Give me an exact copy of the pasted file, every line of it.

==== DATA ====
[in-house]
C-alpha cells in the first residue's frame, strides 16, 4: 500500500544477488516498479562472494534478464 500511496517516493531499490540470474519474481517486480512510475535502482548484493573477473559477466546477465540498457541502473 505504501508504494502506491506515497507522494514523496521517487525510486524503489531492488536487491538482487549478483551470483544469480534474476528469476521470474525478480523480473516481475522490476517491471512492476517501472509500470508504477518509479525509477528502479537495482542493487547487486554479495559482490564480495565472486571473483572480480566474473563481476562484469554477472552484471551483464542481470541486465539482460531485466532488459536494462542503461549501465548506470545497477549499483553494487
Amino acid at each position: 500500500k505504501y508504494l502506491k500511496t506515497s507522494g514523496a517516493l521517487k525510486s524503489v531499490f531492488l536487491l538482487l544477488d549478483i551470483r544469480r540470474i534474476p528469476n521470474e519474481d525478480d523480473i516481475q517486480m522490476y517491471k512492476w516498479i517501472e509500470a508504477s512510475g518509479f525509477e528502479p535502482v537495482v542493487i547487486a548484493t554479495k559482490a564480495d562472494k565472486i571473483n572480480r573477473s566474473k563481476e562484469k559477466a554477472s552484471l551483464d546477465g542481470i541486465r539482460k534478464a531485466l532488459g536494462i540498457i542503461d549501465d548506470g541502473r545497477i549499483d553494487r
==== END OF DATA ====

[in-house]
C-alpha cells in the first residue's frame, strides 16, 4: 500500500544477488516498479562472494534478464 500511496517516493531499490540470474519474481517486480512510475535502482548484493573477473559477466546477465540498457541502473 505504501508504494502506491506515497507522494514523496521517487525510486524503489531492488536487491538482487549478483551470483544469480534474476528469476521470474525478480523480473516481475522490476517491471512492476517501472509500470508504477518509479525509477528502479537495482542493487547487486554479495559482490564480495565472486571473483572480480566474473563481476562484469554477472552484471551483464542481470541486465539482460531485466532488459536494462542503461549501465548506470545497477549499483553494487
Amino acid at each position: 500500500k505504501y508504494l502506491k500511496t506515497s507522494g514523496a517516493l521517487k525510486s524503489v531499490f531492488l536487491l538482487l544477488d549478483i551470483r544469480r540470474i534474476p528469476n521470474e519474481d525478480d523480473i516481475q517486480m522490476y517491471k512492476w516498479i517501472e509500470a508504477s512510475g518509479f525509477e528502479p535502482v537495482v542493487i547487486a548484493t554479495k559482490a564480495d562472494k565472486i571473483n572480480r573477473s566474473k563481476e562484469k559477466a554477472s552484471l551483464d546477465g542481470i541486465r539482460k534478464a531485466l532488459g536494462i540498457i542503461d549501465d548506470g541502473r545497477i549499483d553494487r